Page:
Common Brushtail Possum


(Trichosurus vulpecula)

Common Brushtail PossumOther Common names: ‘Brushie’ or Brushtail


Physical description:

  • Our most familiar Possum. Large, pointed ears & face with usually pale or pinkish nose.
  • Colour variable. Brisbane area generally with light grey body, black bushy tail & lighter grey to creamy paws & underbelly. Average body length 500mm, weight approx 3.5-4kg.
  • Tail often used to grasp branches but cannot support its own body-weight.
  • Males generally larger & heavier than females & may have reddish fur across shoulders.
  • Males use scent glands under the chin, on the chest & near the anus to mark territory. During breeding season the chest gland is usually visible as a reddish-brown stained area against the lighter-coloured chest fur.

Ecology

  • Arboreal (tree-living) occupying a wide range of habitats across Australia; prefers forested & woodland areas.
  • Nocturnal, spending daylight hours asleep in tree hollows, dead branches, thick ferns, epiphytes or even fallen logs.
  • Natural diet consists of leaves, flowers & fruit of native plants. Capable of digesting leaves & fruits often toxic to other species. Also eats insects, bird eggs and scavenge meat if available.
  • Naturally solitary and territorial. Young remain with the mother until 8-10 months old then leave to establish their own territory.
  • Communication is via scent markings, deep coughing & hissing noises when encountering other individuals.
  • Although common in Brisbane, populations in other areas of Australia have become vulnerable or disappeared entirely.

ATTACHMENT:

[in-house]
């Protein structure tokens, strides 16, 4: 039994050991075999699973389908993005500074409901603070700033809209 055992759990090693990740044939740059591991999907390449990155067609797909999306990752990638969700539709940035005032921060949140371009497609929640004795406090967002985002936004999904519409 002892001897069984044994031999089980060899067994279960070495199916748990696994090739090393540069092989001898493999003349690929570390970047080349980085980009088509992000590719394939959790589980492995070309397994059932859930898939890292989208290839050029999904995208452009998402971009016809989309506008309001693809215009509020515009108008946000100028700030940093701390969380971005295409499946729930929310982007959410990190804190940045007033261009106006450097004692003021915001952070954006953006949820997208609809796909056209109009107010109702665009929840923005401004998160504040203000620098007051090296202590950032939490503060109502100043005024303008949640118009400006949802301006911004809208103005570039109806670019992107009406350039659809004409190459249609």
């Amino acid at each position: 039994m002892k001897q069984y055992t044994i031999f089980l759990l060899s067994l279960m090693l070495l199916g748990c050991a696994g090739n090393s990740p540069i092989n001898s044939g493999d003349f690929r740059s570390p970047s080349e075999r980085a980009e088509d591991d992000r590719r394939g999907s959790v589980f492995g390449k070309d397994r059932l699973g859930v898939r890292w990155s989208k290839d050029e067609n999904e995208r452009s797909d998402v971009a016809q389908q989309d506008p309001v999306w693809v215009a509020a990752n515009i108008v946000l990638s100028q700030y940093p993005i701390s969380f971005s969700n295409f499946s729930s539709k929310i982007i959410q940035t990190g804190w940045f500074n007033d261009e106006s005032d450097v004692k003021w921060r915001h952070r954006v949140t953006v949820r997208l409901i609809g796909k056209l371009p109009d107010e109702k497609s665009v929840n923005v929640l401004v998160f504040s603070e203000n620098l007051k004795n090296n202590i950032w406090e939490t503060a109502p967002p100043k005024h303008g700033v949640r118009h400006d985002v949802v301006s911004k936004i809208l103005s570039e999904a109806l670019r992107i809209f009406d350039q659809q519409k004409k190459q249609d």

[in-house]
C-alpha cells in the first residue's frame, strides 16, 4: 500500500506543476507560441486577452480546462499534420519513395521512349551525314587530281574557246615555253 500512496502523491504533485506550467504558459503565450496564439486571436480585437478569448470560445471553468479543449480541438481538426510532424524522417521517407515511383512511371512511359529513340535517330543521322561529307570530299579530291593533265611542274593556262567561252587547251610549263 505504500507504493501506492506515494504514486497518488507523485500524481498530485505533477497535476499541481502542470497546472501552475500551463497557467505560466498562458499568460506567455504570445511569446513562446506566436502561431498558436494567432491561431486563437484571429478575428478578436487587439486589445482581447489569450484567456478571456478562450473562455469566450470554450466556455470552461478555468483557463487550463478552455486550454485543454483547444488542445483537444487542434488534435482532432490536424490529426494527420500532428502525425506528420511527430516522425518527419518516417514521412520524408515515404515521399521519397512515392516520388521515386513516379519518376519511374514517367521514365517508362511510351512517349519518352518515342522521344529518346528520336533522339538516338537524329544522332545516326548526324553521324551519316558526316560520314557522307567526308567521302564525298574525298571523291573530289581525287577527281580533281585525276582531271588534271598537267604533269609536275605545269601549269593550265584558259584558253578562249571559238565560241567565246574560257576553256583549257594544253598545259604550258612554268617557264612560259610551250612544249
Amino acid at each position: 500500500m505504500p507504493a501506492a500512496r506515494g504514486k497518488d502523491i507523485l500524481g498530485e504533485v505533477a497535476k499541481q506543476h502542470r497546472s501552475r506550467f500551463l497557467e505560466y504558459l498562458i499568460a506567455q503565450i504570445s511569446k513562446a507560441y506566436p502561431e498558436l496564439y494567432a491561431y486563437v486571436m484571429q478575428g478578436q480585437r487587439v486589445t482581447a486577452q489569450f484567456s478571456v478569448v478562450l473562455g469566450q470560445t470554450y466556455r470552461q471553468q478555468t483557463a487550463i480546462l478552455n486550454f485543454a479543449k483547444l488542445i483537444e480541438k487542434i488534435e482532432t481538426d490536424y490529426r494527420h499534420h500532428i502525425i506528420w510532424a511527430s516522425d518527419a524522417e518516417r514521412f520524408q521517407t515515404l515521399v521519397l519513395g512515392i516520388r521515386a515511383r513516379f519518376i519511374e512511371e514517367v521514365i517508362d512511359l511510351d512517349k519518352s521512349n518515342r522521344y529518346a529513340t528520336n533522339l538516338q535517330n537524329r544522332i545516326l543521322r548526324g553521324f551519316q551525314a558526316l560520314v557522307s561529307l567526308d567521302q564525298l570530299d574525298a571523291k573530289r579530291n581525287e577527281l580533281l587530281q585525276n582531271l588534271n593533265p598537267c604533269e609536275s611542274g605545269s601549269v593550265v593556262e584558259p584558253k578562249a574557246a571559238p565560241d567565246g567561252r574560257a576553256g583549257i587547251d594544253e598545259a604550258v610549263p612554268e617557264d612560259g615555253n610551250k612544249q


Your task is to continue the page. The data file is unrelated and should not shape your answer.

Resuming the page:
• Threats include; land clearing & loss of habitat, and in urban areas road-deaths & dog attacks.

Breeding

  • Queensland Brushtails breed in Autumn and sometimes Spring. In northern & tropical areas they may breed all year round.
  • Females may breed from 12 months of age & generally give birth to one young 17-18 days after mating.
  • Young spend next 4-5 months in the pouch attached to a teat.
  • A further 1-2 months is spent riding on the mothers back & suckling from her. After leaving their mother, juvenile mortality is high up to about 18 months of age, as young try to establish

Common Brushtail Possum with young

Common Brushtail Possum with young

Suburban Brushtail Possums:

  • Common Brushtail in roofBrushtail Possums have proven highly adaptable to urban environments using trees, wildlife corridors, natural gullies, roofs and wall cavities often moving via telegraph poles, cabling and fences for travelling and foraging.
  • Cities and towns provide abundant warm, dry shelters, lots of available food plants from manufactured gardens and opportunity to scavenge from litter and rubbish bins.
  • Hand feeding by residents and leaving domestic pet-food outside can also assist possums.
  • Densities are much higher now due to high availability of food and suitable refugia.

Living with Brushtail Possums